It is the type of consulting that is being acquired that has seen the most change, with a significant shift away from ‘blue sky’ and hypothetical strategic theory, and more focus on tangible, operational strategies that can be implemented and that are tailored to the client’s organisation. What we can start to determine is CEOs and management teams generally know what they need to achieve in their business objectives, but do not always know how to do it. They have evolved their thinking away from the abstract, and more towards the practical. In many cases, the buying stakeholders have a consulting background themselves, which can mean a more sophisticated scoping process and more focus on the deliverables, as opposed to PowerPoint-laden theory!

Much of this change points towards the growth of the independent consulting market. Michael Darby, ex Deloitte Partner and now independent expert in advising on and delivering strategic business transformations explains: “CEOs often look to consultants to address short term capacity and capability challenges and in such situations they need individuals who not only understand the business imperatives and board room agenda, but are able to roll-up their sleeves and deliver tangible results in a short period of time. This requires 'action orientated' consultants with strong leadership and transformation skills who can draw on their deep competency and industry experience to quickly effect positive change". Due to the leveraged economic model of large consulting firms, this makes it very difficult for them to do, and often it’s the senior consultants with the depth of expertise who are required to find the next project, rather than deliver the current one. The ‘land and expand’ strategy of large consultancies has seemingly been sussed out by clients, who are breaking the habit of over-reliance despite consultancies’ attractiveness in a changing technology and regulated economic environment.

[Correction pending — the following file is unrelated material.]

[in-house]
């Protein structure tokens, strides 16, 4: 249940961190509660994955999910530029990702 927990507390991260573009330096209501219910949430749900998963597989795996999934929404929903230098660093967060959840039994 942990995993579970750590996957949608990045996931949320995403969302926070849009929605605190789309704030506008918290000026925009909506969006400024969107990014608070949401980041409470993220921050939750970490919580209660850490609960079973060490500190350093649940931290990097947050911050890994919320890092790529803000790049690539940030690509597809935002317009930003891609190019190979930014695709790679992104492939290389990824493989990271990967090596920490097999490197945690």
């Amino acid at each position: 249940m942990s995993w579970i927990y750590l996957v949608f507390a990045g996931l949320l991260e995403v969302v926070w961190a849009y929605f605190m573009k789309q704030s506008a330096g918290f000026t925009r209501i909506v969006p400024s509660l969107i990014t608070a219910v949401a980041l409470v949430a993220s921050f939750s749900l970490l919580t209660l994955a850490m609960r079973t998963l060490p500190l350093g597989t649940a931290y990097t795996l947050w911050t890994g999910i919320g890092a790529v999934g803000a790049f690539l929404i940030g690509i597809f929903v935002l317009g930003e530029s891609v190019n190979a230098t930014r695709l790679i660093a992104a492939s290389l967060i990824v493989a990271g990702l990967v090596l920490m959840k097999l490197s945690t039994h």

Inga Umblija, previously a business consultant with Detica and now an independent consultant, adds her perspective: “organisations and CEOs have evolved their understanding of ‘strategy’. It is no longer an Ivory Tower exercise performed by a team of consultants that deliver theoretically sound, but not always pragmatic recommendations. Instead, organisations have adopted a more dynamic and agile approach in response to a more turbulent and fast-changing market….largely due to the ever increasing pace of evolution in technology and the disruption this is creating in almost all markets. In this environment, the CEO’s role is one of a facilitator for a series of periodic ‘design meetings’ whereby organisational capabilities are reviewed against a fairly stable over-arching strategy and the practical implementation roadmap is adjusted”.